Syndicated columnist Bill Crawford of Meridian writes: "President Barack Obama last week announced the fourth and final installment of his $2 billion workforce development fund benefiting community colleges. Colleges and consortia of colleges, working closely with industry, can compete for $450 million to create career training paths for high-wage, high-skill jobs. Also last week, the Tennessee Legislature approved Gov. Bill Haslam's plan to provide free community college access to high school graduates. 'Tennessee Promise' will pay the costs not covered by other scholarships or grants. These two announcements illustrate the intensifying national spotlight on the crucial role community colleges play in access to higher education and skill development for ever-more-technical jobs. ...Mississippi's community college system is one of the nation's best. It is somewhat surprising to see our colleges out of the spotlight as the nation steps up attention and support for community colleges."
PAUL HAMPTON (OPINION): GOP welcomes party switchers, unless they're named Taylor
The Sun Herald's Paul Hampton writes: "'I didn't leave the Democratic Party. The party left me.' Sound familiar? It should. Ronald Reagan's words from 1962 have been repeated enough, echoing especially loudly in the South where a thundering herd of Democrats have switched sides. Just Thursday, the Mississippi GOP was loudly welcoming Lincoln County Supervisor Dudley Nations into the fold. The party says 60 elected officials have switched since 2009. ...And Gov. Phil Bryant was just as effusive. 'I also welcome Supervisor Dudley Nations to the Republican Party and extend an invitation to anyone who is tired of the liberal overreach in Washington,' he said. Unless you're Gene Taylor. I don't recall getting emails from the GOP when he switched earlier this year..."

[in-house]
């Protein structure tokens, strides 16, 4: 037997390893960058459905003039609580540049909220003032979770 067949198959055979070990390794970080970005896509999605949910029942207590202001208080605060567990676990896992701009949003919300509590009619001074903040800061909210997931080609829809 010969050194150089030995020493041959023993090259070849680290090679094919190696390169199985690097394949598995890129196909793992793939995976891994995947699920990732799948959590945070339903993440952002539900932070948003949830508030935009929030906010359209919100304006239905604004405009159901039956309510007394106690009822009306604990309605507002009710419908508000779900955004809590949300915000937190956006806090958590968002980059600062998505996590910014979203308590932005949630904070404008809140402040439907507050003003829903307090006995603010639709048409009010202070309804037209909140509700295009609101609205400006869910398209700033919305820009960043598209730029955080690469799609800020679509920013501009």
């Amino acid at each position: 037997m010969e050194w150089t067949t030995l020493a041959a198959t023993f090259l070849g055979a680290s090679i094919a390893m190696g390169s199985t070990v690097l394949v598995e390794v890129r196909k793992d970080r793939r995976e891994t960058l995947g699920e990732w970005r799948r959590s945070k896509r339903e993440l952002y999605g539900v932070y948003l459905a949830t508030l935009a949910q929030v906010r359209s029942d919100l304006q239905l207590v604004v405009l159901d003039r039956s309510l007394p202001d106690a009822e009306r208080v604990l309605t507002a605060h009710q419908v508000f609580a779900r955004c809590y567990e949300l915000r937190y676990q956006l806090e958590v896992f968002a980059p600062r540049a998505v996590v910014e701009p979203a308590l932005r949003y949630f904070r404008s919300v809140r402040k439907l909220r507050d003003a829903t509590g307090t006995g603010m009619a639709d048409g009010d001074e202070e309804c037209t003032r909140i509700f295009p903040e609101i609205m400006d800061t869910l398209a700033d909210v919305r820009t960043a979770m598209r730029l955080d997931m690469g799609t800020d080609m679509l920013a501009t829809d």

SAM R. HALL (OPINION): Cochran, Palazzo simply scared to debate
The Clarion-Ledger's Sam R. Hall writes: "The push by supporters of state Sen. Chris McDaniel to get U.S. Sen. Thad Cochran to debate has intensified quite a bit over the past couple of weeks, though it is unlikely to do any good. The bottom line is that Cochran has nothing to gain from debating and just about everything to lose. Only a knockout performance would politically justify him debating, and that's unlikely against someone as polished as McDaniel, though I suspect Cochran could handily win a substantive debate on issues. flags are being thrown up around U.S. Rep. Steven Palazzo in his race against Democrat-turned-Republican challenger Gene Taylor, whom Palazzo defeated to win the Fourth Congressional seat. Taylor has challenged Palazzo to a debate. Palazzo, however, refuses."